KL: Some journalists are saying that how can people who are pensioners of the state government have voting rights even though they are part of the media?

MA: Indeed, it happened but I didn’t receive any complaint against them. I wasn’t aware of them as they had already been provided with membership and voting rights. So, it was impossible for me to take the decision on my own.

KL: What was the experience on the day of polls when the Club was crowded and active?

MA: I was too happy. I felt enthusiastic as people were participating with great fervour. My happiness knew no bounds and it happened because we had created a sense of hope and trust in elections. I felt satisfied.

KL: The elections followed the World Cup. The results were almost similar. Do you feel any resemblance between the two contests?

MA: Of course, there was a huge similarity in our elections and the World Cup. The way England won the match by one run, similarly, one of our candidates lost the presidential election by one vote. This was really surprising and everyone accepted this coincidence.

KL: For last few months, you were literally heading the Club as a chief electoral officer. What are the strengths and weaknesses of this new institution of media?

MA: The Press Club is our identity and we belong to this. Problems and weakness are everywhere. My suggestion to the newly elected body is that people associated with these institutions should be made comfortable. All kind of facilities required in the workplace should be provided to them.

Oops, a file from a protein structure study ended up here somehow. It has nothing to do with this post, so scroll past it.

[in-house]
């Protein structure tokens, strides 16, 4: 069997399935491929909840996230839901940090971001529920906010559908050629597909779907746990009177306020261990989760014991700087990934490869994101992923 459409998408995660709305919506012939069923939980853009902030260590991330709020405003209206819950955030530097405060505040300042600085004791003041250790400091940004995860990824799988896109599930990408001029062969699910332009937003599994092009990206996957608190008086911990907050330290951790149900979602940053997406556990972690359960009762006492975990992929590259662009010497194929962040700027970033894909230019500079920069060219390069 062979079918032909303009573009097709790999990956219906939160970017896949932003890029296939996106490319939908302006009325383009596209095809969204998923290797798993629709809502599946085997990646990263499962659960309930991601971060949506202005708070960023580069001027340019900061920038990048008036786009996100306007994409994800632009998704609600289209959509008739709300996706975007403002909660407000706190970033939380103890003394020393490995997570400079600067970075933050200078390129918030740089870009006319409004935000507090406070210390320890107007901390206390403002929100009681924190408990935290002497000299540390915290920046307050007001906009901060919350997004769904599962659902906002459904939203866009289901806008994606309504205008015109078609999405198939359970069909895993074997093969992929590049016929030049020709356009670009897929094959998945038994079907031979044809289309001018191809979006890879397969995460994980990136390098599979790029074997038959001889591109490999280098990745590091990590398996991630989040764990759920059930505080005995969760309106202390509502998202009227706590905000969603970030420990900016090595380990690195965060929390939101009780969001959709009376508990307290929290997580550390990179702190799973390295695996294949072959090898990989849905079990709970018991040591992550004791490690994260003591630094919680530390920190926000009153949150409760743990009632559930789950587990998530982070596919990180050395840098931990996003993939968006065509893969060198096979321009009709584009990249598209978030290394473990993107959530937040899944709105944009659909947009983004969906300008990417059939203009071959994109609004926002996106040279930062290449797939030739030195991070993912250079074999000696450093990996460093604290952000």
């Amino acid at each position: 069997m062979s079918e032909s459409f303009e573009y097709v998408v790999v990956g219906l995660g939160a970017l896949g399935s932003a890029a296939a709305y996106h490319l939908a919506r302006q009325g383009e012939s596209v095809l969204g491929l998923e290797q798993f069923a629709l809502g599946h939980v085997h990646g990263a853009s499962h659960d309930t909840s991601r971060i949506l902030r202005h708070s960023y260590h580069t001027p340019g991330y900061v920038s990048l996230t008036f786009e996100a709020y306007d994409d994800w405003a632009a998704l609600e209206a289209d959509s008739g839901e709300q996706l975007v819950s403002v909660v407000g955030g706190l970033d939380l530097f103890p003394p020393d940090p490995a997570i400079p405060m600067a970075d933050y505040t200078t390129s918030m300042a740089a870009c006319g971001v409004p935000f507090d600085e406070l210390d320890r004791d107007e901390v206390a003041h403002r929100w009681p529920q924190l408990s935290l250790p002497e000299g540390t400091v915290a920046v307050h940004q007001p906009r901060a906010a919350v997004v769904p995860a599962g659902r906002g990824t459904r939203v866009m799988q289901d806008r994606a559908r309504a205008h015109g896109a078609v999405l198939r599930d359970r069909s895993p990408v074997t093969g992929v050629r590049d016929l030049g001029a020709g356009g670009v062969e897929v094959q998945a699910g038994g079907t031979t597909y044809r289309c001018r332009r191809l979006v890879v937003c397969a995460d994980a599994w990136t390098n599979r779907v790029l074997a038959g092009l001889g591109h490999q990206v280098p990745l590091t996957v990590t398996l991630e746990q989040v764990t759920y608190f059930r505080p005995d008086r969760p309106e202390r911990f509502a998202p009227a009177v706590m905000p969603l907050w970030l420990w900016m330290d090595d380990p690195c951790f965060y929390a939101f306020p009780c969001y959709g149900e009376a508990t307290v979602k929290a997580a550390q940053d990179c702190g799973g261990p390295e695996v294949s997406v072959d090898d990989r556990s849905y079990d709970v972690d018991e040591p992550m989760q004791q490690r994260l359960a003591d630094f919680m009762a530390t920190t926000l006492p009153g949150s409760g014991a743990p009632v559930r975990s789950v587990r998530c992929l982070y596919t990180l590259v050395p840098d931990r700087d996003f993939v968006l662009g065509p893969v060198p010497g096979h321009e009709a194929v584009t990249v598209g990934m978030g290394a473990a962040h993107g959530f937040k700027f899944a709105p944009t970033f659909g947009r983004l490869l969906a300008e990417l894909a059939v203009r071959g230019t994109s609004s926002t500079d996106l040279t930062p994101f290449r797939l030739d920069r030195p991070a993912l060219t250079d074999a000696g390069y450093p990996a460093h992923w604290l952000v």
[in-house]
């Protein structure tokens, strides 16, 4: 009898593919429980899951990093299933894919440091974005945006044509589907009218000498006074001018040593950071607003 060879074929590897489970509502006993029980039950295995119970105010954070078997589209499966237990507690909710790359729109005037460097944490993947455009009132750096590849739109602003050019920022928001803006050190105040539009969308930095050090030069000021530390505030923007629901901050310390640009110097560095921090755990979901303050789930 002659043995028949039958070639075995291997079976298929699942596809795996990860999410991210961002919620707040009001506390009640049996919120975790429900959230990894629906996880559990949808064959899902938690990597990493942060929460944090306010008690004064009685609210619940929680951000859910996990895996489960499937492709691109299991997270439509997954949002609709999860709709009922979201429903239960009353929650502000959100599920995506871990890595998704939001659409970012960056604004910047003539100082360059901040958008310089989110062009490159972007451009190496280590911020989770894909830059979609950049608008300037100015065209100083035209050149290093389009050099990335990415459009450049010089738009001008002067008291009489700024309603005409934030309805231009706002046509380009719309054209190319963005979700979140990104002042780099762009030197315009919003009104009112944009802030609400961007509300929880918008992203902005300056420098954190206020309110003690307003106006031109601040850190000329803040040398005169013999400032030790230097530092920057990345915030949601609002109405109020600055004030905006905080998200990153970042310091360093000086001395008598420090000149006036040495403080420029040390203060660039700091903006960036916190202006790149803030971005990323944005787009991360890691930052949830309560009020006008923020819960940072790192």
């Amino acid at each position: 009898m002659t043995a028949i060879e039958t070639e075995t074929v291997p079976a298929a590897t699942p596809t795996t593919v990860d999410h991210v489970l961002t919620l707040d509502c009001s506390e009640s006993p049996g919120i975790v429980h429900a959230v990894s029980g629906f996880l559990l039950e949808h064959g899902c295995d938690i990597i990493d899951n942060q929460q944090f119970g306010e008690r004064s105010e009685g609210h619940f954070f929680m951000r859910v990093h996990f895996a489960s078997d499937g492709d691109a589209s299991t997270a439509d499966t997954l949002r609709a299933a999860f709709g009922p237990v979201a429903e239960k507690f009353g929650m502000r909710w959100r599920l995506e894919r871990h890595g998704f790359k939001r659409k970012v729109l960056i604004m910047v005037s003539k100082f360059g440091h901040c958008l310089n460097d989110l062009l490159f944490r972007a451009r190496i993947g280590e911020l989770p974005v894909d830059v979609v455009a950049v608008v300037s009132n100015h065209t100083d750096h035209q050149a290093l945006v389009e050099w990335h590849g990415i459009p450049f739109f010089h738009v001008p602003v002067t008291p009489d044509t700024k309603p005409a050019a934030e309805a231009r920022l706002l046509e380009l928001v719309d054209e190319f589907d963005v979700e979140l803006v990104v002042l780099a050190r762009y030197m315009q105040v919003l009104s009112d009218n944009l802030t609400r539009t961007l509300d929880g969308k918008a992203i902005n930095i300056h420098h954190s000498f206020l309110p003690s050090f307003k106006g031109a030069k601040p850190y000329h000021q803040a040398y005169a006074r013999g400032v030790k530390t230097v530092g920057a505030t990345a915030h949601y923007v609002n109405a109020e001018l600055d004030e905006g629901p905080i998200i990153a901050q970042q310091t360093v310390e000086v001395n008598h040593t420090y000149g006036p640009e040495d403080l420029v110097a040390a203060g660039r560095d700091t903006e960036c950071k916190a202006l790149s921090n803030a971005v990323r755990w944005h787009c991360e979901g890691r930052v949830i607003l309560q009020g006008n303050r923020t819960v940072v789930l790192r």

KL: It took around two months for an electorate of 250 people to elect their representatives. It was like a political activity. What do you think of it?

MA: Yes, it was much like a political activity. Competition and rivalry is the part and parcel of elections. But if elections are carried in a transparent manner, people will undeniably cooperate with you. Unless and until we had not created trust in these people, elections would not have taken place.

KL: For 250 candidates, such a huge exercise was undertaken. What do you think how do political organizations manage such huge cadre base?

MA: I myself feel puzzled whenever I think of it. It was a huge exercise but I have no idea how political organizations operate during elections. It is worth praising.

KL: Did you take any punitive action against anybody during this election?

MA: No, I didn’t, but I scolded a boy whom I never wanted to. Today, I  feel guilty for rebuking him but it was necessary that time so that everyone could understand that I am a man of principles. There was another person who opposed me at every single step. He used to intervene and attack me personally. I remember he once taunted me for wearing a red shirt. I don’t know why he behaved like that. He also irritated me on our WhatsApp group. I confronted him two to three times, but finally, I ignored him.

KL: How did you feel when the candidate from your group lost the presidential election?

MA: I felt sorry as I couldn’t do anything for them, but, in the end, it is the rule and beauty of democracy. One wins and other looses.

(Saba Gul processed the interview)